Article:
by Jeannie Kim | From Health magazine
These days, it seems like everyone’s obsessed with getting a blindingly white grill. But there’s more to taking good care of your mouth than having a soap-star smile.
The condition of your teeth and gums is associated with a host of other health issues that involve your hormones and your heart, and your dental needs can change from decade to decade. Here’s how to keep smiling strong at any age.
Your 30’s: Heed Your Hormones
If you’re pregnant, you might not feel like dragging yourself to the dentist, but you should do it. Higher levels of estrogen and particularly progesterone can result in puffy, tender gums that are vulnerable to minor infection.
Flossing is especially important, experts say, because it helps cut the risk of periodontitis, a more serious gum infection that can endanger more than your teeth: some studies have linked untreated periodontal disease to preterm and low-birth-weight babies.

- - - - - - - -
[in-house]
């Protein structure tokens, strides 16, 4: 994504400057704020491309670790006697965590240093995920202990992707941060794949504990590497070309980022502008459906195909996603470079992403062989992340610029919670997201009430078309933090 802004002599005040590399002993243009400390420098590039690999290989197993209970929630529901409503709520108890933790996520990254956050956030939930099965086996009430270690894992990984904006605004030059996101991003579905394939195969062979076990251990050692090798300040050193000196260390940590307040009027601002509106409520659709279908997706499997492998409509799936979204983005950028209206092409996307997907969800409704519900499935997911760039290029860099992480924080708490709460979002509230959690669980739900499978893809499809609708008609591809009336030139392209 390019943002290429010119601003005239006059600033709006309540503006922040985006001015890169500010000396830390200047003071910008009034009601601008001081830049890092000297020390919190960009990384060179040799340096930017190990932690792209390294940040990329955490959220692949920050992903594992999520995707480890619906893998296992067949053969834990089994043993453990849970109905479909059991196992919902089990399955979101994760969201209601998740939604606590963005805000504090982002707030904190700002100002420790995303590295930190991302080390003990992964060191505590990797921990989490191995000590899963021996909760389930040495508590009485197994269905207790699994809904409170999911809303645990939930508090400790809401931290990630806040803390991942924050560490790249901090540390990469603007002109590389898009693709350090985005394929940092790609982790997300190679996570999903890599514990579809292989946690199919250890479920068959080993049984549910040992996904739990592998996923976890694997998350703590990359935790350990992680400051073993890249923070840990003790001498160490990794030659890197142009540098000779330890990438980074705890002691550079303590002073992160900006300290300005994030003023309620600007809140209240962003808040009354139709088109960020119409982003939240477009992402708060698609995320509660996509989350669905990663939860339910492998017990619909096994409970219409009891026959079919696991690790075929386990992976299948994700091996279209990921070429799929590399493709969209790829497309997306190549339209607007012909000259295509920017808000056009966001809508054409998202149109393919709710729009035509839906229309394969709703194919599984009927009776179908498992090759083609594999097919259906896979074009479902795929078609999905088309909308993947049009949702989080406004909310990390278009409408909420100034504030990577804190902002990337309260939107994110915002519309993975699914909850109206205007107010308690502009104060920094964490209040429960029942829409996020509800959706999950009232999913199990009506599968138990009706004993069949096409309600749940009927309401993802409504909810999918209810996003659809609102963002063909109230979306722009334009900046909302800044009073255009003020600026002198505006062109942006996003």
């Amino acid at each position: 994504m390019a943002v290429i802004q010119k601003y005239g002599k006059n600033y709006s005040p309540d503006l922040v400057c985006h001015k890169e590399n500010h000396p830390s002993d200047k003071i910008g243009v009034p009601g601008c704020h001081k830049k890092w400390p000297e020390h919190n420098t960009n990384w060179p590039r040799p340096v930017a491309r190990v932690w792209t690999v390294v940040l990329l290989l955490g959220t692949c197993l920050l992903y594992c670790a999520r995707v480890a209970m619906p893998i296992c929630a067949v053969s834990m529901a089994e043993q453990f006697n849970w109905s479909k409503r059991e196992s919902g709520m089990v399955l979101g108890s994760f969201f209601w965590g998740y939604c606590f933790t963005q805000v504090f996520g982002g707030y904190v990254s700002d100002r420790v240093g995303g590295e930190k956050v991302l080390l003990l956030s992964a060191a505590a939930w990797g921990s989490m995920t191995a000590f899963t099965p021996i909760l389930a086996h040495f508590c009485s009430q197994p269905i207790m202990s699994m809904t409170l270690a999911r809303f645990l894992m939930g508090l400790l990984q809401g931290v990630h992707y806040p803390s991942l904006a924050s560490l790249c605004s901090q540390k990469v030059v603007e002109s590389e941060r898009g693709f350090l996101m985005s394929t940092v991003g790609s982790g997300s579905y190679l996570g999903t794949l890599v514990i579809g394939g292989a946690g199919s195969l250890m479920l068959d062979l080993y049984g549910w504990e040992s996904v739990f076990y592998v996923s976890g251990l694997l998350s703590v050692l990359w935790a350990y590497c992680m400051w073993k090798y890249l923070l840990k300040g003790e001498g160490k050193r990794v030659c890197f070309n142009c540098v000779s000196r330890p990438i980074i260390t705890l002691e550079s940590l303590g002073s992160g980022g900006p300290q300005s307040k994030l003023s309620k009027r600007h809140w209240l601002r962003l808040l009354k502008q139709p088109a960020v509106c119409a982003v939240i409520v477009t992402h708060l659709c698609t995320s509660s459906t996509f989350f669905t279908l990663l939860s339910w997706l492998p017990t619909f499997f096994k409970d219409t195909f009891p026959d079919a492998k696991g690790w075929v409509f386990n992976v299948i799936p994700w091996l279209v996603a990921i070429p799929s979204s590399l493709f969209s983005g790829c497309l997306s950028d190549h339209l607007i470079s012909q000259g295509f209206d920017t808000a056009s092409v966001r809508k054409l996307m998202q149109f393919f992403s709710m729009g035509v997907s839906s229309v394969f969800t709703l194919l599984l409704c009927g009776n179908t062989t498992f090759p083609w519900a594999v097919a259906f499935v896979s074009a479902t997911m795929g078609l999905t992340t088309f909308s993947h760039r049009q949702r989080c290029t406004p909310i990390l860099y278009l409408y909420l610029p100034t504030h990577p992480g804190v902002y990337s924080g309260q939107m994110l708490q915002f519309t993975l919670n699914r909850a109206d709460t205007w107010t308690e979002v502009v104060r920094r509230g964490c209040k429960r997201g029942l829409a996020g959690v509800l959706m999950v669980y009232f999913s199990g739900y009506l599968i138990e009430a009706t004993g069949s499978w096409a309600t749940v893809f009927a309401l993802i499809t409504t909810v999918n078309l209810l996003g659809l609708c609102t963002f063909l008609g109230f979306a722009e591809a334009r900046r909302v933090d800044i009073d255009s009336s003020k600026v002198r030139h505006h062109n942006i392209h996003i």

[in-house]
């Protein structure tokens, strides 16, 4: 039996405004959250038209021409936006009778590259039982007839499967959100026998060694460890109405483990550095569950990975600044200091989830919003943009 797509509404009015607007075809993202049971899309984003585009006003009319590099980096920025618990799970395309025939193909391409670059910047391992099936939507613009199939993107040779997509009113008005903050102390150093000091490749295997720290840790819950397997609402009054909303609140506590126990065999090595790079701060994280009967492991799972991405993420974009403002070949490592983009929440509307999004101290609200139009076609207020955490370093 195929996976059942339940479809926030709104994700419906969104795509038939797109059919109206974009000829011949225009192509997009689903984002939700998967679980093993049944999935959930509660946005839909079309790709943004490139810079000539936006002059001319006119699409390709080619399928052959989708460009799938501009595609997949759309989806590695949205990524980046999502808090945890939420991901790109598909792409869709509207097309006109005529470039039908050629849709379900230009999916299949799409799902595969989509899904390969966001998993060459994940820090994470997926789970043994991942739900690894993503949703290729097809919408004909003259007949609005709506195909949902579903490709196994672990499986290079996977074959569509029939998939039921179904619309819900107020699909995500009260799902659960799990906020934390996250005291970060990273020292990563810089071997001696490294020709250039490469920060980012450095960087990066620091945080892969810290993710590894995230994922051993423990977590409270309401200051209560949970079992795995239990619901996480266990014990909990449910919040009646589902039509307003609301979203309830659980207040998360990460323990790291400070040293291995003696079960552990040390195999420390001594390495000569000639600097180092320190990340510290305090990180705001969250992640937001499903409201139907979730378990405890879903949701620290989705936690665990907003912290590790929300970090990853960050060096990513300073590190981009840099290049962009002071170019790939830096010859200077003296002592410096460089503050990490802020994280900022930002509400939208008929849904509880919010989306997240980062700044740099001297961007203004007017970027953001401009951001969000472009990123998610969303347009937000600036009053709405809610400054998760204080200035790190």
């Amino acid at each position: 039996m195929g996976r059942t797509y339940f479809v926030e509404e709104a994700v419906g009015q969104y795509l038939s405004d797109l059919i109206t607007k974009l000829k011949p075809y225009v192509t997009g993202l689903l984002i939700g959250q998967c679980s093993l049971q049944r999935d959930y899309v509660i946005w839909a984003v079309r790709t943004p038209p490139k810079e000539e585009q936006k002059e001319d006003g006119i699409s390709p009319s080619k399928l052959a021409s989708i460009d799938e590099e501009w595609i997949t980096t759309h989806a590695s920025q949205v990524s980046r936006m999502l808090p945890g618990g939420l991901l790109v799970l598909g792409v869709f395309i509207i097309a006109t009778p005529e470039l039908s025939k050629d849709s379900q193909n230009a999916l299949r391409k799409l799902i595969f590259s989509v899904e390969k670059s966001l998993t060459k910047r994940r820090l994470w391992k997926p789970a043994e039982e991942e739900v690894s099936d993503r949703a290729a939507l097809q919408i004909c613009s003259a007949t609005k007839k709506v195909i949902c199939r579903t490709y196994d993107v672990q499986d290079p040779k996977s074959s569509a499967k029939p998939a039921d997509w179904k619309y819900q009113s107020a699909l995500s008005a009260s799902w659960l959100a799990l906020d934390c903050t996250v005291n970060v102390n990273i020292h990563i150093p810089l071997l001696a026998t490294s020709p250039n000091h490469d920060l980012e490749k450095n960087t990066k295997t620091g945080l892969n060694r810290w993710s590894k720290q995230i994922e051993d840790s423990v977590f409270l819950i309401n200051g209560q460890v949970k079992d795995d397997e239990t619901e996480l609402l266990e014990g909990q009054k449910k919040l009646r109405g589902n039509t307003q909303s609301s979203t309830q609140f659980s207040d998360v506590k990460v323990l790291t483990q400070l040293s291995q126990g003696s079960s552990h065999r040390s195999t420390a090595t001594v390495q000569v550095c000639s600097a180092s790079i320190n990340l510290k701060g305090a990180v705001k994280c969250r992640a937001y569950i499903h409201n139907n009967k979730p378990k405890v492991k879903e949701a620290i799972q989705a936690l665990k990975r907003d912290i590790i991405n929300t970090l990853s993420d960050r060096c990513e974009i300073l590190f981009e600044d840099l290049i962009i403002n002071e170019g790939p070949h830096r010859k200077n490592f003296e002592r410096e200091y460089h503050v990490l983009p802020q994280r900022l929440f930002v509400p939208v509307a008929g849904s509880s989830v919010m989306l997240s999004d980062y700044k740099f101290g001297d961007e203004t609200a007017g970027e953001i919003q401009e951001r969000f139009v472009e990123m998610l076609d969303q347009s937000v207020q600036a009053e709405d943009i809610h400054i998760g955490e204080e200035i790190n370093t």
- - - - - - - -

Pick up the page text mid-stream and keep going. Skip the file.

Perfect Your Stroke
Many adults never learned how to brush and floss properly, says Irwin Smigel, DDS, president of the American Society for Dental Aesthetics. Use a soft brush that has rounded nylon bristles and make gentle circular motions at a 45-degree angle to your gum line.
If flossing hurts or makes your gums bleed, keep working at it. “The more you floss, the tougher your gums become,” explains Paula Jones, DDS, immediate past president of the Academy of General Dentistry.
Article Featured on MSNBC